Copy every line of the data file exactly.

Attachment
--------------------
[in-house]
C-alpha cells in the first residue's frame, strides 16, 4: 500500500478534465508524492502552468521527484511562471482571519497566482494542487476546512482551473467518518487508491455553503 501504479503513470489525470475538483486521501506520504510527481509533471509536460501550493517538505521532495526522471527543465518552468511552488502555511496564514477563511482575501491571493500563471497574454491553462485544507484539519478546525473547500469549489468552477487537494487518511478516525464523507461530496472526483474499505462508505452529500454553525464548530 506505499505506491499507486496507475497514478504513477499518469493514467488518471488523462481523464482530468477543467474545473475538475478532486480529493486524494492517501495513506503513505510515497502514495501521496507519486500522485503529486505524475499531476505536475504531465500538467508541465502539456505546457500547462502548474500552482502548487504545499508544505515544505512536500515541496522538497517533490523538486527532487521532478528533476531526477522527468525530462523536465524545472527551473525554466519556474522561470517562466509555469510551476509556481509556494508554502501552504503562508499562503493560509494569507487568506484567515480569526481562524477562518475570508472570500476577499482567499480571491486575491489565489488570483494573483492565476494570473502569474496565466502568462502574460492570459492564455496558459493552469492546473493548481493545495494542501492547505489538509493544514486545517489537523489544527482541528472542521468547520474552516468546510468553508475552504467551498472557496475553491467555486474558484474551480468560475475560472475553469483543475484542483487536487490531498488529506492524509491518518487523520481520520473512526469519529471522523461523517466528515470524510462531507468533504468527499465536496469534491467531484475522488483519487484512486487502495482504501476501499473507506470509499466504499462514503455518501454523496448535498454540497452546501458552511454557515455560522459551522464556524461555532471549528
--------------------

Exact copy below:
[in-house]
C-alpha cells in the first residue's frame, strides 16, 4: 500500500478534465508524492502552468521527484511562471482571519497566482494542487476546512482551473467518518487508491455553503 501504479503513470489525470475538483486521501506520504510527481509533471509536460501550493517538505521532495526522471527543465518552468511552488502555511496564514477563511482575501491571493500563471497574454491553462485544507484539519478546525473547500469549489468552477487537494487518511478516525464523507461530496472526483474499505462508505452529500454553525464548530 506505499505506491499507486496507475497514478504513477499518469493514467488518471488523462481523464482530468477543467474545473475538475478532486480529493486524494492517501495513506503513505510515497502514495501521496507519486500522485503529486505524475499531476505536475504531465500538467508541465502539456505546457500547462502548474500552482502548487504545499508544505515544505512536500515541496522538497517533490523538486527532487521532478528533476531526477522527468525530462523536465524545472527551473525554466519556474522561470517562466509555469510551476509556481509556494508554502501552504503562508499562503493560509494569507487568506484567515480569526481562524477562518475570508472570500476577499482567499480571491486575491489565489488570483494573483492565476494570473502569474496565466502568462502574460492570459492564455496558459493552469492546473493548481493545495494542501492547505489538509493544514486545517489537523489544527482541528472542521468547520474552516468546510468553508475552504467551498472557496475553491467555486474558484474551480468560475475560472475553469483543475484542483487536487490531498488529506492524509491518518487523520481520520473512526469519529471522523461523517466528515470524510462531507468533504468527499465536496469534491467531484475522488483519487484512486487502495482504501476501499473507506470509499466504499462514503455518501454523496448535498454540497452546501458552511454557515455560522459551522464556524461555532471549528